Based on the insights, we propose recommendations for effectively supporting and building capacity for open source in sustainability:

  • Enhance collaboration between state and non-state actors. State and regional governments can accelerate their digital and sustainability transformations by collaborating more closely with industry, academia and NGOs toward shared objectives. This requires effective transition brokers to guide and facilitate multi-stakeholder alliances from a politically neutral standpoint, and help create the necessary preconditions for change to emerge across scales and system boundaries. Open sustainability principles can be applied here in order to:

    • Generate advocacy and support

    • Support cross-sector and cross-agency coordination

    • Promote and guide innovation funding

    • Bridge knowledge and information gaps between municipal, regional and state governments

    • Identify challenges and opportunities for effective action

    • Build capacity for local community groups to take effective action

    • Guide stakeholders towards science-based decision-making

  • Close the knowledge gap on the environmental impact of industry. Our analysis has revealed that only a few companies are willing to engage in open scientific dialogue concerning their environmental impact. Despite many companies having net zero commitments and an increased adoption of science-based targets based on credible emission reduction pathways, a lack of clarity and transparency surrounding the measurement, reporting, and verification remains. While standardised calculation methodologies for emission reporting are emerging,1 companies often rely on estimates which do not fully and transparently reflect their decarbonization efforts. For instance, emissions from industrial facilities are often self-reported or assessed by external parties using unverifiable survey methods, which are prone to error and obfuscation. There is a clear need for an open source measurement, reporting, and verification (MRV) framework that provides a standardised mechanism for aligning sustainability efforts with science-based outcomes. Open source approaches can improve transparency and process in terms of methodological development, provide transparency regarding methods and pathways adopted, and enhance reporting data quality and verifiability. Incorporating openness and scientific verifiability into sustainability assessments and product disclosure statements is one way to accelerate collaborative innovation efforts. Projects, networks, and collaborations between independent scientists, regulators and industry that support open science in sustainability can facilitate a deeper understanding of the environmental impacts of entire industries, and provide investors and consumers with verifiable, life cycle assessments of products and services. Initiatives such as the SBTN, WRI, and UNRISD are well positioned to engage the open source community to accelerate these efforts.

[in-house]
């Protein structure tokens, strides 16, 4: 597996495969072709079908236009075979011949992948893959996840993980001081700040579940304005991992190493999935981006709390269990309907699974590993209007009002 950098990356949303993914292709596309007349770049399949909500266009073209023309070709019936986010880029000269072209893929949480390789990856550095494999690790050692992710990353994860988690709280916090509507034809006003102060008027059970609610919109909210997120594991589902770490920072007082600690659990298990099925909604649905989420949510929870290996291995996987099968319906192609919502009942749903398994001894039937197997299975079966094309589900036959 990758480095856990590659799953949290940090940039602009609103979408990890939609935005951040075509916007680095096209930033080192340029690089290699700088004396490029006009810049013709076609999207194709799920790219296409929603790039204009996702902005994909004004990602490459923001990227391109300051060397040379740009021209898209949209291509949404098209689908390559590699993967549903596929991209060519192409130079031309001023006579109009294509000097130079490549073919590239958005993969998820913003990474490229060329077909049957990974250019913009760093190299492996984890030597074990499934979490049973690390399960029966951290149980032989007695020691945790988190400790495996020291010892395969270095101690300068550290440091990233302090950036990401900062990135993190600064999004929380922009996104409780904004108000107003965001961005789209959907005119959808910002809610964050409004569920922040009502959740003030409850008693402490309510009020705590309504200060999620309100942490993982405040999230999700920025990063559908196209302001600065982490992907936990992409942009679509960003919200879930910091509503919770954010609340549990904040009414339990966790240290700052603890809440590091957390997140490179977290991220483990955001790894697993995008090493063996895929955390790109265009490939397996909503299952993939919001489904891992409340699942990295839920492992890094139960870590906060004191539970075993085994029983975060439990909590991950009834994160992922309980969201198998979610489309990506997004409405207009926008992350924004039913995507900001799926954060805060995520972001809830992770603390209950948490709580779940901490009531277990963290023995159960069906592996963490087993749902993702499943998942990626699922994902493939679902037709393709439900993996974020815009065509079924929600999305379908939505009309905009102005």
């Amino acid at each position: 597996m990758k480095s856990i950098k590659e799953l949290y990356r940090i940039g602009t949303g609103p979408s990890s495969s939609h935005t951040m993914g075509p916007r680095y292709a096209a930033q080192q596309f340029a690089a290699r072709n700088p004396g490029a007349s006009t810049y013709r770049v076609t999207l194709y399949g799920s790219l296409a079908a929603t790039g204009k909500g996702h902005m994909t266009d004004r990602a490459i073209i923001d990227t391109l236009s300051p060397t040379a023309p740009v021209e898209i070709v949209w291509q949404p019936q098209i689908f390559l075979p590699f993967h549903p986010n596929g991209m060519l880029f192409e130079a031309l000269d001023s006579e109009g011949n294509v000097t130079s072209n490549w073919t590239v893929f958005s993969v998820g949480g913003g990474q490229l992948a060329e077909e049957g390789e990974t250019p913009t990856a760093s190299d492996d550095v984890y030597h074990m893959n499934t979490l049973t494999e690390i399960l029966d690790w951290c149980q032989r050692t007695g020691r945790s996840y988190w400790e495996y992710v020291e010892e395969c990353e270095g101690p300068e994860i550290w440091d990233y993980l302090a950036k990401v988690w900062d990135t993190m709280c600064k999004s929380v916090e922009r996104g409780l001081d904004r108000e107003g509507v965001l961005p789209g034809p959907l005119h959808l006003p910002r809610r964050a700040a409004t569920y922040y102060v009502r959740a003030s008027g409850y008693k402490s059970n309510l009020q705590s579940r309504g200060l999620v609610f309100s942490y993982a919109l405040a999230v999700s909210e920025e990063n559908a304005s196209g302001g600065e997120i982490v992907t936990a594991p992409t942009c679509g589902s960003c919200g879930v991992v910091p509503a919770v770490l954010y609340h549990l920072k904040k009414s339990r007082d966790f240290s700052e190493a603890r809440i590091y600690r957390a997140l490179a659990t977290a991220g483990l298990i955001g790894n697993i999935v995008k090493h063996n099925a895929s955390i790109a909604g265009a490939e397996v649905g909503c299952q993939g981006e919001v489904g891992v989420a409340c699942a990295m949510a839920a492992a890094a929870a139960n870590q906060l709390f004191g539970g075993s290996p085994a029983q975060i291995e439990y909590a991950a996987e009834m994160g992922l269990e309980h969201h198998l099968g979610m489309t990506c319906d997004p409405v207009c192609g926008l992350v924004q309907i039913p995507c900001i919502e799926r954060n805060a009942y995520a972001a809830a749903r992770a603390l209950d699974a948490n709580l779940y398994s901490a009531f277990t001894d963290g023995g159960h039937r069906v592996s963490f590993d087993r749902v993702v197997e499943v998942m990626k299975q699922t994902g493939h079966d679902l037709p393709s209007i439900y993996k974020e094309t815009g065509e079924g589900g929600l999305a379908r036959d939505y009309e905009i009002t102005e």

• Adapt and extend existing OSS to underrepresented countries in the Global South. Communities in emerging economies have limited involvement in developing open knowledge, software, and data related to their natural environment. Therefore, building and empowering local communities to use open source tools for local technological transformation has far-reaching potential. In fast-growing nations, such as India, many developers have the potential to use OSS to understand their local environments better and thus protect essential ecosystems. Scholarships that teach young people how to use open source to understand the natural environment could greatly benefit the climate and the planet. Meanwhile, such investments are resource efficient and easily transferable worldwide. The Learning section on OpenSustain.tech can help build the foundation of the knowledge, projects and people needed. Earthlabs and Pythia already demonstrate what such a format can look like within the field of Earth science.